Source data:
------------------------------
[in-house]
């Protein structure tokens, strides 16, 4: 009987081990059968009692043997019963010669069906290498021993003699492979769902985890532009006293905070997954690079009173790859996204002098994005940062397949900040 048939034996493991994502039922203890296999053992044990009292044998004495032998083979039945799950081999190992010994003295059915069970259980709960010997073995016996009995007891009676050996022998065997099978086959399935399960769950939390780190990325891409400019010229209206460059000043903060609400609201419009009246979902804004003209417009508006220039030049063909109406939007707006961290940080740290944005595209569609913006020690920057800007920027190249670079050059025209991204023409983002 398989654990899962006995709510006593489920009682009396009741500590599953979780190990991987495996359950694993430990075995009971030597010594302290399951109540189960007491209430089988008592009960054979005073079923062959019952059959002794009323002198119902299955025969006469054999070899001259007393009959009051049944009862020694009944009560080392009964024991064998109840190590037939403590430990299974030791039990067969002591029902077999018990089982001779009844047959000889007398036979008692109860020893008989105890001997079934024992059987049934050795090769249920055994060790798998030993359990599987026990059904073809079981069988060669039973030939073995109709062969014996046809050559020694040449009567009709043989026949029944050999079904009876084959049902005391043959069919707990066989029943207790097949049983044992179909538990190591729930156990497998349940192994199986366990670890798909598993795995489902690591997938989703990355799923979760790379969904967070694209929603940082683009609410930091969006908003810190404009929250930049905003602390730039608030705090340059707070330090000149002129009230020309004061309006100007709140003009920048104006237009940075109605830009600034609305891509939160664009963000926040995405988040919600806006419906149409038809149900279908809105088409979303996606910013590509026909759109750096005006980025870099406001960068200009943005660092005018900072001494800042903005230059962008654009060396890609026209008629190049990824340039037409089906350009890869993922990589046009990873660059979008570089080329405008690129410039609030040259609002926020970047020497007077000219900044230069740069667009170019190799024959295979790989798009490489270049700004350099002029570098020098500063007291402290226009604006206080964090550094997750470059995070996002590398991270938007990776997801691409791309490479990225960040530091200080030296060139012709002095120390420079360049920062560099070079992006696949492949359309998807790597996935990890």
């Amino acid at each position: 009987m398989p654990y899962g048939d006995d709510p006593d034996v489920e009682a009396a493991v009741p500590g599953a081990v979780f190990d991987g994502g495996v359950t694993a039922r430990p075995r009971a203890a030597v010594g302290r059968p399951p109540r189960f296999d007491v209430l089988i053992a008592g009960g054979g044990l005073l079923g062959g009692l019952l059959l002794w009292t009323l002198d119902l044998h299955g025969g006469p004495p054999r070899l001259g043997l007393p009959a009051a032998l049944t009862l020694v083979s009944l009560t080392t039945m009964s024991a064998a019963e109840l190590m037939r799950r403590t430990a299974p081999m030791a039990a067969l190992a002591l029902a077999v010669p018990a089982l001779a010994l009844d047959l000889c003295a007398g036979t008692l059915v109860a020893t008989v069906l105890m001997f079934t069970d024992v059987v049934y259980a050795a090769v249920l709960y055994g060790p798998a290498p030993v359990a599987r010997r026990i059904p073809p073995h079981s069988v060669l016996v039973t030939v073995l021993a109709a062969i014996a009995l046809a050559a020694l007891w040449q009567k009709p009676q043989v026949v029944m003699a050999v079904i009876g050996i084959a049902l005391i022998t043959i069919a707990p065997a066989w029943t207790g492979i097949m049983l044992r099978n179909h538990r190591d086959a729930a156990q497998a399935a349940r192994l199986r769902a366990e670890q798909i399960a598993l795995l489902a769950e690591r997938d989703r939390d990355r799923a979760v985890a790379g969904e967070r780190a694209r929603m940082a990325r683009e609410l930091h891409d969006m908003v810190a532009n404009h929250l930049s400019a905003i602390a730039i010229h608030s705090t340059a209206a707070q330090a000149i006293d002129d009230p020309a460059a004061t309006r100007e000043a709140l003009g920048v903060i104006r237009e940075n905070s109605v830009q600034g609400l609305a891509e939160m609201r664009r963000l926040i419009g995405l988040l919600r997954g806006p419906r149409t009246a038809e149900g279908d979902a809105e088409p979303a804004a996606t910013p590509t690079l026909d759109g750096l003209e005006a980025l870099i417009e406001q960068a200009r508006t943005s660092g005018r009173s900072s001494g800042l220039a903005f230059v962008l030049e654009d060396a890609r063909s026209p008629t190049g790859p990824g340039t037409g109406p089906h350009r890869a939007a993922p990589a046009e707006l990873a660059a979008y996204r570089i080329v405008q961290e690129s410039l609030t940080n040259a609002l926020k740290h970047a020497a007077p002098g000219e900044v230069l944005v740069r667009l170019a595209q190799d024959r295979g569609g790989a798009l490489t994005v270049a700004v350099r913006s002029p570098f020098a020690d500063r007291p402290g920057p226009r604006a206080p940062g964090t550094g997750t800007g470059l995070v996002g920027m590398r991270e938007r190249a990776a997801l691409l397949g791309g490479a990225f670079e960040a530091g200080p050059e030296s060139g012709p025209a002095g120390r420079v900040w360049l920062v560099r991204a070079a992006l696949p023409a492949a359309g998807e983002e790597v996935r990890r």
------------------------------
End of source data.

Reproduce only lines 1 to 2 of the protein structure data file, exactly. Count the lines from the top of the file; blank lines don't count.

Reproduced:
[in-house]
């Protein structure tokens, strides 16, 4: 009987081990059968009692043997019963010669069906290498021993003699492979769902985890532009006293905070997954690079009173790859996204002098994005940062397949900040 048939034996493991994502039922203890296999053992044990009292044998004495032998083979039945799950081999190992010994003295059915069970259980709960010997073995016996009995007891009676050996022998065997099978086959399935399960769950939390780190990325891409400019010229209206460059000043903060609400609201419009009246979902804004003209417009508006220039030049063909109406939007707006961290940080740290944005595209569609913006020690920057800007920027190249670079050059025209991204023409983002 398989654990899962006995709510006593489920009682009396009741500590599953979780190990991987495996359950694993430990075995009971030597010594302290399951109540189960007491209430089988008592009960054979005073079923062959019952059959002794009323002198119902299955025969006469054999070899001259007393009959009051049944009862020694009944009560080392009964024991064998109840190590037939403590430990299974030791039990067969002591029902077999018990089982001779009844047959000889007398036979008692109860020893008989105890001997079934024992059987049934050795090769249920055994060790798998030993359990599987026990059904073809079981069988060669039973030939073995109709062969014996046809050559020694040449009567009709043989026949029944050999079904009876084959049902005391043959069919707990066989029943207790097949049983044992179909538990190591729930156990497998349940192994199986366990670890798909598993795995489902690591997938989703990355799923979760790379969904967070694209929603940082683009609410930091969006908003810190404009929250930049905003602390730039608030705090340059707070330090000149002129009230020309004061309006100007709140003009920048104006237009940075109605830009600034609305891509939160664009963000926040995405988040919600806006419906149409038809149900279908809105088409979303996606910013590509026909759109750096005006980025870099406001960068200009943005660092005018900072001494800042903005230059962008654009060396890609026209008629190049990824340039037409089906350009890869993922990589046009990873660059979008570089080329405008690129410039609030040259609002926020970047020497007077000219900044230069740069667009170019190799024959295979790989798009490489270049700004350099002029570098020098500063007291402290226009604006206080964090550094997750470059995070996002590398991270938007990776997801691409791309490479990225960040530091200080030296060139012709002095120390420079360049920062560099070079992006696949492949359309998807790597996935990890």